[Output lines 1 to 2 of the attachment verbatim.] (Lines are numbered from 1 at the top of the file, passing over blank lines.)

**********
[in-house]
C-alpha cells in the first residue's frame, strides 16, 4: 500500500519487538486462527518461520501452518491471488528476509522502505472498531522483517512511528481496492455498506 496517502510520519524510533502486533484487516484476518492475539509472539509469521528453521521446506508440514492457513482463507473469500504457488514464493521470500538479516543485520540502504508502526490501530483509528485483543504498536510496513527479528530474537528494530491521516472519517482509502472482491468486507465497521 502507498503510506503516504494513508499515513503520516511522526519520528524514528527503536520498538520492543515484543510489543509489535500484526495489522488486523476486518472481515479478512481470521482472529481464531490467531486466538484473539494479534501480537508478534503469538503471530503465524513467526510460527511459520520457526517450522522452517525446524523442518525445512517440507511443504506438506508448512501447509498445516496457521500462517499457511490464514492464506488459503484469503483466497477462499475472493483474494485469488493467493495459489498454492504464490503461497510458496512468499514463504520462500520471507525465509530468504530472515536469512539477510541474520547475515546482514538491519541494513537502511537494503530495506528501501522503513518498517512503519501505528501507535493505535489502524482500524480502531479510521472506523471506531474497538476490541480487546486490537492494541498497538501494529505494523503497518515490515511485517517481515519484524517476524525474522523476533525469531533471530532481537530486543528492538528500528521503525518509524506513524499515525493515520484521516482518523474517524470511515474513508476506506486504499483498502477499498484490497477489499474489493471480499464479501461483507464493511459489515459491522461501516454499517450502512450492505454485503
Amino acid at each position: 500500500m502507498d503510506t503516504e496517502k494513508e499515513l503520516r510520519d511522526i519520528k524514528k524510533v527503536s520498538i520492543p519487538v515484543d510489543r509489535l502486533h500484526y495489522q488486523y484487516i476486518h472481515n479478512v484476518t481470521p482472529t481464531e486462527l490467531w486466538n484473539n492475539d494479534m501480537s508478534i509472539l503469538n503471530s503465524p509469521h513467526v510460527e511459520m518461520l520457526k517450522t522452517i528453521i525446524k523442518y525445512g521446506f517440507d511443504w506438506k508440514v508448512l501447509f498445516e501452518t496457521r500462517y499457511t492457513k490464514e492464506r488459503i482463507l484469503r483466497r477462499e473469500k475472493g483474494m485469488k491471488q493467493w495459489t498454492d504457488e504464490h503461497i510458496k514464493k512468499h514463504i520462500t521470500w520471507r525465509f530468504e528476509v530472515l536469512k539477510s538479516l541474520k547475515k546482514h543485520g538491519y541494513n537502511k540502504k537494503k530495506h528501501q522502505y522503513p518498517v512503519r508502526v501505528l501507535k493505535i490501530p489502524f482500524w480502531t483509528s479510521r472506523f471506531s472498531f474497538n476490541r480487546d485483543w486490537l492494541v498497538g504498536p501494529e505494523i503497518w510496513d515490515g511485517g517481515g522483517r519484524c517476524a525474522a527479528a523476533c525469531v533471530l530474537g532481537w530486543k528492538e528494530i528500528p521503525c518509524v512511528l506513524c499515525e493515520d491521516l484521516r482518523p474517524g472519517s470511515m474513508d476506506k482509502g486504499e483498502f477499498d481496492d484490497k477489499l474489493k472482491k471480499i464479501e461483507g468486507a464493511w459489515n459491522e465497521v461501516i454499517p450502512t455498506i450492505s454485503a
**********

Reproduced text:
[in-house]
C-alpha cells in the first residue's frame, strides 16, 4: 500500500519487538486462527518461520501452518491471488528476509522502505472498531522483517512511528481496492455498506 496517502510520519524510533502486533484487516484476518492475539509472539509469521528453521521446506508440514492457513482463507473469500504457488514464493521470500538479516543485520540502504508502526490501530483509528485483543504498536510496513527479528530474537528494530491521516472519517482509502472482491468486507465497521 502507498503510506503516504494513508499515513503520516511522526519520528524514528527503536520498538520492543515484543510489543509489535500484526495489522488486523476486518472481515479478512481470521482472529481464531490467531486466538484473539494479534501480537508478534503469538503471530503465524513467526510460527511459520520457526517450522522452517525446524523442518525445512517440507511443504506438506508448512501447509498445516496457521500462517499457511490464514492464506488459503484469503483466497477462499475472493483474494485469488493467493495459489498454492504464490503461497510458496512468499514463504520462500520471507525465509530468504530472515536469512539477510541474520547475515546482514538491519541494513537502511537494503530495506528501501522503513518498517512503519501505528501507535493505535489502524482500524480502531479510521472506523471506531474497538476490541480487546486490537492494541498497538501494529505494523503497518515490515511485517517481515519484524517476524525474522523476533525469531533471530532481537530486543528492538528500528521503525518509524506513524499515525493515520484521516482518523474517524470511515474513508476506506486504499483498502477499498484490497477489499474489493471480499464479501461483507464493511459489515459491522461501516454499517450502512450492505454485503